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Federal regulator subpoenas firms as Fannie and Freddie attempt to regain losses

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By Zachary A. Goldfarb
Washington Post Staff Writer
Tuesday, July 13, 2010

A federal regulator subpoenaed mortgage lenders and other companies for loan documents Monday in an effort to reclaim funds they may owe government-backed firms Fannie Mae and Freddie Mac.

In the years of the housing boom, Fannie and Freddie bought hundreds of billions of dollars in investments known as private-label securities. Those securities often comprised subprime loans and other risky mortgages.

Fannie and Freddie insist that they were sold billions of dollars of these loans on deceptive grounds -- and that the companies that sold them the loans should be held responsible for their heavy losses on them.

But lenders and other firms that did business with Fannie and Freddie don't want to pay them for the losses. And they are resisting Fannie and Freddie's efforts to obtain documents that would show whether the investments were aboveboard.

The Federal Housing Finance Agency, which oversees Fannie and Freddie, is now getting into the mix, announcing Monday it has issued 64 subpoenas to firms for loan applications, property appraisals and other documents that would show whether Fannie and Freddie ought to be liable for losses on private-label securities.

If the documents show they were misled into buying the securities, Fannie and Freddie could insist that firms buy back the troubled securities and pay for the losses. Such payments could then be used to reimburse the U.S. Treasury, which has helped Fannie and Freddie stay afloat with $145 billion in taxpayer aid.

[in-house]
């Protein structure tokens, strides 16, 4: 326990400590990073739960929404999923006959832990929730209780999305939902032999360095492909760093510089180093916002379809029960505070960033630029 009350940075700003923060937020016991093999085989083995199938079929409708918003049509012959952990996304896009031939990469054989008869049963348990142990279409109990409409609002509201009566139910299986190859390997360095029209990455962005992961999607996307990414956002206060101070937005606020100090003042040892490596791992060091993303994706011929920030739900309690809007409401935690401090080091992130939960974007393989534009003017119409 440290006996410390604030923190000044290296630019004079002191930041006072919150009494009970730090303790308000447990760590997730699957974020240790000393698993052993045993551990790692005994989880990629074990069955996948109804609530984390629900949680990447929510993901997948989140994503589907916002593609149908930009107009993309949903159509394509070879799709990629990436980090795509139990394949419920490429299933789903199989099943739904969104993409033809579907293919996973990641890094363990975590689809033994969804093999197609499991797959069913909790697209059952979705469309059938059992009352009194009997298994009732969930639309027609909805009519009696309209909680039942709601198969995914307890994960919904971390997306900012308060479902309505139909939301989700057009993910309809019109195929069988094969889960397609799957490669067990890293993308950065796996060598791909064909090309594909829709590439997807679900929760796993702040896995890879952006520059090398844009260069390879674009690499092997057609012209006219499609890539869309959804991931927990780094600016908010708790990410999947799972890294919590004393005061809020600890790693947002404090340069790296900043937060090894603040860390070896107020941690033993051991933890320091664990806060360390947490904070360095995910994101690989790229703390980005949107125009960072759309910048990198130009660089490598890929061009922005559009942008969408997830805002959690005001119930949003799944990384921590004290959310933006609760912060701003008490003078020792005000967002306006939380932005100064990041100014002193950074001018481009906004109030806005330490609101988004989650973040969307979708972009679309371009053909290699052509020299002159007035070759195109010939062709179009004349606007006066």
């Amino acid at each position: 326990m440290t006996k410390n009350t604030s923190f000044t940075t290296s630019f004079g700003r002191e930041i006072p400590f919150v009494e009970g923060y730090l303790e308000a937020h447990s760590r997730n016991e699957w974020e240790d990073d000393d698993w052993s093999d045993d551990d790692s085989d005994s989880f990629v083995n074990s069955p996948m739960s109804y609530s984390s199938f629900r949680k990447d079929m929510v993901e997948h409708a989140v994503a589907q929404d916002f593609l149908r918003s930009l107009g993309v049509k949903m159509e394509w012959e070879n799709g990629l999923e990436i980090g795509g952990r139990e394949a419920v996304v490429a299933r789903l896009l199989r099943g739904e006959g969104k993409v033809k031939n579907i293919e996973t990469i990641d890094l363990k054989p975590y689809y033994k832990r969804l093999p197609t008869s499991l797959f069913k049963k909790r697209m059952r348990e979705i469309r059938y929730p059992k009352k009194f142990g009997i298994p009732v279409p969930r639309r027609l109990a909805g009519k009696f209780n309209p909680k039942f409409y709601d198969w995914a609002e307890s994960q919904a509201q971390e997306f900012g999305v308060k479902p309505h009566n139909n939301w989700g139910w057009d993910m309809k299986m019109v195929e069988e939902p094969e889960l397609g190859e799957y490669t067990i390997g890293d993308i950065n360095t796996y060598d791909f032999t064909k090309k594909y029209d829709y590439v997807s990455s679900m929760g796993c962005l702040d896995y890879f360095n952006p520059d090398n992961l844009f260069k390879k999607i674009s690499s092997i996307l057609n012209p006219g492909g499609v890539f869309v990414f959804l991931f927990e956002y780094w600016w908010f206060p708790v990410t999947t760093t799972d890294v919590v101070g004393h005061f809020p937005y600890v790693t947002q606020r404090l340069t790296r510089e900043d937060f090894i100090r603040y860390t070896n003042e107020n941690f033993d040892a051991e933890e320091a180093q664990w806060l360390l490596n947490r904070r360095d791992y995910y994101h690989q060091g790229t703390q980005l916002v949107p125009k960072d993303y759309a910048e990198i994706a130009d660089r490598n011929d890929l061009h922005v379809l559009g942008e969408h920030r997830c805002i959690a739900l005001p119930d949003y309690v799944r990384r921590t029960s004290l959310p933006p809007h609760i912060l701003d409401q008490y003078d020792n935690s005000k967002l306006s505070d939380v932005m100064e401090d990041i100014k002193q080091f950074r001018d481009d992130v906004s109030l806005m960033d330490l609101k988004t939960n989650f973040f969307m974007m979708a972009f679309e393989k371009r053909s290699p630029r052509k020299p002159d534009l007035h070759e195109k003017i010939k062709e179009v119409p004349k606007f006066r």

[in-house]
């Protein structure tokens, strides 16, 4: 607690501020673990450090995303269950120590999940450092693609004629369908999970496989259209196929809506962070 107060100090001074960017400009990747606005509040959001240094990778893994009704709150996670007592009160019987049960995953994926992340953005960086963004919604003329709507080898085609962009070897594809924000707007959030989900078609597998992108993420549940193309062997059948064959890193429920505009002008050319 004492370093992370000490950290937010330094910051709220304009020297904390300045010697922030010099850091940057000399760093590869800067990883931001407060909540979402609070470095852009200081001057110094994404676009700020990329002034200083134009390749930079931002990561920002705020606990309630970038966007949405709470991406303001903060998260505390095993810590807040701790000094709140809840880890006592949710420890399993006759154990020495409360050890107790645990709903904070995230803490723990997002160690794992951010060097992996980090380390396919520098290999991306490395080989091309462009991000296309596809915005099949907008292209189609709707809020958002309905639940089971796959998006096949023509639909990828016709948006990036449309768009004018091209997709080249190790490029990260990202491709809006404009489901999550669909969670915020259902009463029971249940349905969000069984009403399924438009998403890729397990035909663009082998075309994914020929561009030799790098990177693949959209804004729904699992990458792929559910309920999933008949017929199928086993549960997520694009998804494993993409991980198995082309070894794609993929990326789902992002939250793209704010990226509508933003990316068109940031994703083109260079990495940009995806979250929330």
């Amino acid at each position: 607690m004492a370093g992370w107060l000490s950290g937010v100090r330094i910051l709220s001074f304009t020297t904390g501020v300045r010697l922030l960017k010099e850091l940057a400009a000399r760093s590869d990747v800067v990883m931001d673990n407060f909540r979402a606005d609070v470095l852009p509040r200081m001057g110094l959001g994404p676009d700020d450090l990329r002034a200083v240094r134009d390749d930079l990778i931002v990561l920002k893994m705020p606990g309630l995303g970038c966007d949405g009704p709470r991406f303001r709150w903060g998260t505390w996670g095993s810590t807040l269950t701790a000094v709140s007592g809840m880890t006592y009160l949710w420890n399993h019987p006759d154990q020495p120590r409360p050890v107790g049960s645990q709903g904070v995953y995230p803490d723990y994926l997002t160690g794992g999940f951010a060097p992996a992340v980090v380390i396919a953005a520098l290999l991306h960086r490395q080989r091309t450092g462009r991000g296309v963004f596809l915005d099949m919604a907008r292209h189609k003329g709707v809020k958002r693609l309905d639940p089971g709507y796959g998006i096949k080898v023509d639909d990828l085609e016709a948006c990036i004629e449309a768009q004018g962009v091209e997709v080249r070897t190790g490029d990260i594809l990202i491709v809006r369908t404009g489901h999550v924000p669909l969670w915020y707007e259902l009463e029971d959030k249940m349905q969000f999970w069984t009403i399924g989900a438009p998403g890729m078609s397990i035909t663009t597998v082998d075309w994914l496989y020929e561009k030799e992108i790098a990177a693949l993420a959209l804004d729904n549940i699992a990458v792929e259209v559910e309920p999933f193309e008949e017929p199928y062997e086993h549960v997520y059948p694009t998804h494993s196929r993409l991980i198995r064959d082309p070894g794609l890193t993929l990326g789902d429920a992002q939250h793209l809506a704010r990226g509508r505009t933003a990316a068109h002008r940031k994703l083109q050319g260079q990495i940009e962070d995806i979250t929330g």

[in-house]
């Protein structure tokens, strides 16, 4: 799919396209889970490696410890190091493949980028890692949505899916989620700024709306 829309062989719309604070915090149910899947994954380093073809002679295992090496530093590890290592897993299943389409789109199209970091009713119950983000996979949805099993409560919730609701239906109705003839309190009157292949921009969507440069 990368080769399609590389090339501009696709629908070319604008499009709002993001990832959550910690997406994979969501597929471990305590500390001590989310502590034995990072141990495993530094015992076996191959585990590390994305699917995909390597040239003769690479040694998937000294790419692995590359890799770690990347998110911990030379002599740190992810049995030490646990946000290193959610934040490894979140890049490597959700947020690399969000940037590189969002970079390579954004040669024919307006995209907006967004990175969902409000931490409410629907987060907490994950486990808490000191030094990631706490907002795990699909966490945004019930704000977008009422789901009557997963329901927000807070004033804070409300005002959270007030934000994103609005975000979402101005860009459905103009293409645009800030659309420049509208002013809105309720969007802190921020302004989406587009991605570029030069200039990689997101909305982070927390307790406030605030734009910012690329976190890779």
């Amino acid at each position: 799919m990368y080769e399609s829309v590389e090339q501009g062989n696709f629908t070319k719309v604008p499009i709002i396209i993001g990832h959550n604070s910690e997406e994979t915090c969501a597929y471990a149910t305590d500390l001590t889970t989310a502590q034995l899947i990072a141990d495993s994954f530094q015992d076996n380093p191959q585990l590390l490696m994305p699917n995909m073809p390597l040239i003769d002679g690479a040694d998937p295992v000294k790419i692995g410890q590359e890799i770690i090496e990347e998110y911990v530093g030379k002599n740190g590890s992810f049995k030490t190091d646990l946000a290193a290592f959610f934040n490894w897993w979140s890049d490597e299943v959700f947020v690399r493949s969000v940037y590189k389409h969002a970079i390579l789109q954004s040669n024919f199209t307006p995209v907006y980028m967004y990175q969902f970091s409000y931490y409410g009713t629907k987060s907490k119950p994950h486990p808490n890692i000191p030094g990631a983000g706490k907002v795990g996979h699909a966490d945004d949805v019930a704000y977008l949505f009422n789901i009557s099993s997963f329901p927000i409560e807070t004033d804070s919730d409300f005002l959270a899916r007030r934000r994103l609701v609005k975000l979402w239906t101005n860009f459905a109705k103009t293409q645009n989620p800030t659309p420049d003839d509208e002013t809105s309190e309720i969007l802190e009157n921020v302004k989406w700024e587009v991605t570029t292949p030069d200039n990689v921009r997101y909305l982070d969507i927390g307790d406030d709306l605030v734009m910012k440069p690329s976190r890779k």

"By obtaining these documents we can assess whether contractual violations or other breaches have taken place leading to losses for the Enterprises and thus taxpayers," the FHFA's acting director, Edward J. DeMarco, said in a written statement.

Fannie and Freddie together own about $255 billion in private-label securities. These securities included subprime loans, which were extended to people with thin or weak credit histories, as well as exotic loans such as adjustable-rate mortgages known as option ARMs. Option ARMs allowed borrowers to treat their mortgages as credit accounts, paying a small minimum payment each month while their balance grew to an unsustainable size.

Later analysis has shown that these types of loans were sometimes made on fraudulent grounds -- and that the companies that packaged the loans and sold them to investors didn't perform the appropriate oversight to ensure they were on the up-and-up.

Freddie said in a recent regulatory filing that lenders owe it $4.8 billion, up 26 percent from three months earlier. The company said a third of its demands to lenders for compensation have gone unfulfilled for three months. Fannie doesn't disclose similar numbers.

The FHFA declined to release the names of the companies being served subpoenas. Some firms have gone bankrupt.


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